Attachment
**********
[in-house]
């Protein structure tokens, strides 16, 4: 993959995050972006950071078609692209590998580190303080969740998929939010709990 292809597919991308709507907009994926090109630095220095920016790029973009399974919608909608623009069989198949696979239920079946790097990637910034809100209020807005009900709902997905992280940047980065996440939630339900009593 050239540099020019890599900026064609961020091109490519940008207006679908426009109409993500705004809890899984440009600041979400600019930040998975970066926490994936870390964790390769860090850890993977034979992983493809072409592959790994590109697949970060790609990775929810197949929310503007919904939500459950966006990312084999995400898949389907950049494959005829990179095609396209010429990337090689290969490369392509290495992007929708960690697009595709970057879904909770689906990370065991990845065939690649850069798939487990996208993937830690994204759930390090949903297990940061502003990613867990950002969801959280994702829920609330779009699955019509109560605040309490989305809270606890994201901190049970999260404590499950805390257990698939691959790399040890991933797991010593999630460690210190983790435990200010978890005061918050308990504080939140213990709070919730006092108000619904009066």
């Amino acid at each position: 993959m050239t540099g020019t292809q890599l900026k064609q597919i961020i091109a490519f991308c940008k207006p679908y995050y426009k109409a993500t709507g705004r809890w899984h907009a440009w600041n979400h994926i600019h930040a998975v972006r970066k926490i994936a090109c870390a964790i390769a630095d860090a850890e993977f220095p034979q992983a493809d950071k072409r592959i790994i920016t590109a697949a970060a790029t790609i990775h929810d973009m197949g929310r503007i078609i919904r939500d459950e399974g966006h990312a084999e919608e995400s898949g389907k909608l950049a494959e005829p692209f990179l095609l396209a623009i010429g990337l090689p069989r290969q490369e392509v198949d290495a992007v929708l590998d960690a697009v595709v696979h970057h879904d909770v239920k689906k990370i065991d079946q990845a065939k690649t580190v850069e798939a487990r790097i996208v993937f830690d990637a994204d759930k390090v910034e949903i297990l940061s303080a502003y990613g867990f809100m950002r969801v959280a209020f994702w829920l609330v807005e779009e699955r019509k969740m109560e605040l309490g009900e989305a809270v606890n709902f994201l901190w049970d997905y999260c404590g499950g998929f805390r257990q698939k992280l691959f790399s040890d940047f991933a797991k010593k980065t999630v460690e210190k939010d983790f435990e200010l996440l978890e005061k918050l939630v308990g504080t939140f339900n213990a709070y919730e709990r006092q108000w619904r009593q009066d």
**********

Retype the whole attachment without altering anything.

[in-house]
């Protein structure tokens, strides 16, 4: 993959995050972006950071078609692209590998580190303080969740998929939010709990 292809597919991308709507907009994926090109630095220095920016790029973009399974919608909608623009069989198949696979239920079946790097990637910034809100209020807005009900709902997905992280940047980065996440939630339900009593 050239540099020019890599900026064609961020091109490519940008207006679908426009109409993500705004809890899984440009600041979400600019930040998975970066926490994936870390964790390769860090850890993977034979992983493809072409592959790994590109697949970060790609990775929810197949929310503007919904939500459950966006990312084999995400898949389907950049494959005829990179095609396209010429990337090689290969490369392509290495992007929708960690697009595709970057879904909770689906990370065991990845065939690649850069798939487990996208993937830690994204759930390090949903297990940061502003990613867990950002969801959280994702829920609330779009699955019509109560605040309490989305809270606890994201901190049970999260404590499950805390257990698939691959790399040890991933797991010593999630460690210190983790435990200010978890005061918050308990504080939140213990709070919730006092108000619904009066």
């Amino acid at each position: 993959m050239t540099g020019t292809q890599l900026k064609q597919i961020i091109a490519f991308c940008k207006p679908y995050y426009k109409a993500t709507g705004r809890w899984h907009a440009w600041n979400h994926i600019h930040a998975v972006r970066k926490i994936a090109c870390a964790i390769a630095d860090a850890e993977f220095p034979q992983a493809d950071k072409r592959i790994i920016t590109a697949a970060a790029t790609i990775h929810d973009m197949g929310r503007i078609i919904r939500d459950e399974g966006h990312a084999e919608e995400s898949g389907k909608l950049a494959e005829p692209f990179l095609l396209a623009i010429g990337l090689p069989r290969q490369e392509v198949d290495a992007v929708l590998d960690a697009v595709v696979h970057h879904d909770v239920k689906k990370i065991d079946q990845a065939k690649t580190v850069e798939a487990r790097i996208v993937f830690d990637a994204d759930k390090v910034e949903i297990l940061s303080a502003y990613g867990f809100m950002r969801v959280a209020f994702w829920l609330v807005e779009e699955r019509k969740m109560e605040l309490g009900e989305a809270v606890n709902f994201l901190w049970d997905y999260c404590g499950g998929f805390r257990q698939k992280l691959f790399s040890d940047f991933a797991k010593k980065t999630v460690e210190k939010d983790f435990e200010l996440l978890e005061k918050l939630v308990g504080t939140f339900n213990a709070y919730e709990r006092q108000w619904r009593q009066d």